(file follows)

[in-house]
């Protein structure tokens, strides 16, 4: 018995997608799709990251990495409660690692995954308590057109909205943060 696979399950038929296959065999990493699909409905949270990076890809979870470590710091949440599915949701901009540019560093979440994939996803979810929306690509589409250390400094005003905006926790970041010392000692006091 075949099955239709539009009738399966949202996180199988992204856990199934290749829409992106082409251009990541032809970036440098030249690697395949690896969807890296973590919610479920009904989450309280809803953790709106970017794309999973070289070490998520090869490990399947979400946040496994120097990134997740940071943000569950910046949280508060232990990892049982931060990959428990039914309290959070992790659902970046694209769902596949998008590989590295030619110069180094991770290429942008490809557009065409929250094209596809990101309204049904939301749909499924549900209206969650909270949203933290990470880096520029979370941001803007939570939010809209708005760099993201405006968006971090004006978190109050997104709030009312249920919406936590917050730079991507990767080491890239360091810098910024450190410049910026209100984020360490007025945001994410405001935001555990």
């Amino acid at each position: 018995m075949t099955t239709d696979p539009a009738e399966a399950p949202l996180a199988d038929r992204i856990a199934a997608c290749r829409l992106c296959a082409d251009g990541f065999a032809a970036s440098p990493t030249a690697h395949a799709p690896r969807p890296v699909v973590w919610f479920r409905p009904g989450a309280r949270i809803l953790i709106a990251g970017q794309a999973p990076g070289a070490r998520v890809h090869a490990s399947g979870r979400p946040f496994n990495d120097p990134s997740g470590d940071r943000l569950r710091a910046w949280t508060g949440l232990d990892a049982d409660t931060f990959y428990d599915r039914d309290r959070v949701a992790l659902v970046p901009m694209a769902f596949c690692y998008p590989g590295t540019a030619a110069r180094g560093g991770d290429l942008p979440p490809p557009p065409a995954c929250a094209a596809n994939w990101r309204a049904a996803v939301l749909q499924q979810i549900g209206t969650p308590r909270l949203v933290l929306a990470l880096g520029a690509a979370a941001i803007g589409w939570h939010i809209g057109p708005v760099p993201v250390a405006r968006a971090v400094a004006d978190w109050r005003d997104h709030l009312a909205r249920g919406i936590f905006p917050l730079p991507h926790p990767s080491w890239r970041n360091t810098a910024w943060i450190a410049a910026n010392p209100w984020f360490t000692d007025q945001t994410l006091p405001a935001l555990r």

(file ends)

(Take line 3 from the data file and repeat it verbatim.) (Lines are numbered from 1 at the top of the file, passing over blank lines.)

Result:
């Amino acid at each position: 018995m075949t099955t239709d696979p539009a009738e399966a399950p949202l996180a199988d038929r992204i856990a199934a997608c290749r829409l992106c296959a082409d251009g990541f065999a032809a970036s440098p990493t030249a690697h395949a799709p690896r969807p890296v699909v973590w919610f479920r409905p009904g989450a309280r949270i809803l953790i709106a990251g970017q794309a999973p990076g070289a070490r998520v890809h090869a490990s399947g979870r979400p946040f496994n990495d120097p990134s997740g470590d940071r943000l569950r710091a910046w949280t508060g949440l232990d990892a049982d409660t931060f990959y428990d599915r039914d309290r959070v949701a992790l659902v970046p901009m694209a769902f596949c690692y998008p590989g590295t540019a030619a110069r180094g560093g991770d290429l942008p979440p490809p557009p065409a995954c929250a094209a596809n994939w990101r309204a049904a996803v939301l749909q499924q979810i549900g209206t969650p308590r909270l949203v933290l929306a990470l880096g520029a690509a979370a941001i803007g589409w939570h939010i809209g057109p708005v760099p993201v250390a405006r968006a971090v400094a004006d978190w109050r005003d997104h709030l009312a909205r249920g919406i936590f905006p917050l730079p991507h926790p990767s080491w890239r970041n360091t810098a910024w943060i450190a410049a910026n010392p209100w984020f360490t000692d007025q945001t994410l006091p405001a935001l555990r």